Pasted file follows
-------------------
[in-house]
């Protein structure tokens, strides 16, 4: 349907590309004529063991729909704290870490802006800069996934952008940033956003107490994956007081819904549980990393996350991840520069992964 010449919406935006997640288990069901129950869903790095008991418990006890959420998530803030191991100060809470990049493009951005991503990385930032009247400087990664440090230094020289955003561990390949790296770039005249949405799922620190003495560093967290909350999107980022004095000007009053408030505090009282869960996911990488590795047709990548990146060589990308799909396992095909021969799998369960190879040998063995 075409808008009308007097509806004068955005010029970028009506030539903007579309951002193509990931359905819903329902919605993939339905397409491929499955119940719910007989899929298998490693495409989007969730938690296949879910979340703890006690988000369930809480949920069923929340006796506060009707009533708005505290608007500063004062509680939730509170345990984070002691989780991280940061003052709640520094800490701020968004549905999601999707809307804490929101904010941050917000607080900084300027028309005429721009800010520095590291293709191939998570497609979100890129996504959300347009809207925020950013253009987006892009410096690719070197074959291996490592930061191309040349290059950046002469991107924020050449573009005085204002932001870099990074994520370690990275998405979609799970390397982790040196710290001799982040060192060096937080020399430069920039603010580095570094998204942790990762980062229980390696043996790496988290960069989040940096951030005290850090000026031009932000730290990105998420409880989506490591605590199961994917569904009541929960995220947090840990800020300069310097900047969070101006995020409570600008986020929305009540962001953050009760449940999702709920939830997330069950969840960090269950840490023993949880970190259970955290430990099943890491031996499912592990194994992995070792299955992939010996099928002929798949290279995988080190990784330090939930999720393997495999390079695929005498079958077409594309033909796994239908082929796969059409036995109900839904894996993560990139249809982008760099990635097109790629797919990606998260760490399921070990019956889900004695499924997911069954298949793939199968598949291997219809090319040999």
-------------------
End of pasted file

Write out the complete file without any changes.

[in-house]
């Protein structure tokens, strides 16, 4: 349907590309004529063991729909704290870490802006800069996934952008940033956003107490994956007081819904549980990393996350991840520069992964 010449919406935006997640288990069901129950869903790095008991418990006890959420998530803030191991100060809470990049493009951005991503990385930032009247400087990664440090230094020289955003561990390949790296770039005249949405799922620190003495560093967290909350999107980022004095000007009053408030505090009282869960996911990488590795047709990548990146060589990308799909396992095909021969799998369960190879040998063995 075409808008009308007097509806004068955005010029970028009506030539903007579309951002193509990931359905819903329902919605993939339905397409491929499955119940719910007989899929298998490693495409989007969730938690296949879910979340703890006690988000369930809480949920069923929340006796506060009707009533708005505290608007500063004062509680939730509170345990984070002691989780991280940061003052709640520094800490701020968004549905999601999707809307804490929101904010941050917000607080900084300027028309005429721009800010520095590291293709191939998570497609979100890129996504959300347009809207925020950013253009987006892009410096690719070197074959291996490592930061191309040349290059950046002469991107924020050449573009005085204002932001870099990074994520370690990275998405979609799970390397982790040196710290001799982040060192060096937080020399430069920039603010580095570094998204942790990762980062229980390696043996790496988290960069989040940096951030005290850090000026031009932000730290990105998420409880989506490591605590199961994917569904009541929960995220947090840990800020300069310097900047969070101006995020409570600008986020929305009540962001953050009760449940999702709920939830997330069950969840960090269950840490023993949880970190259970955290430990099943890491031996499912592990194994992995070792299955992939010996099928002929798949290279995988080190990784330090939930999720393997495999390079695929005498079958077409594309033909796994239908082929796969059409036995109900839904894996993560990139249809982008760099990635097109790629797919990606998260760490399921070990019956889900004695499924997911069954298949793939199968598949291997219809090319040999």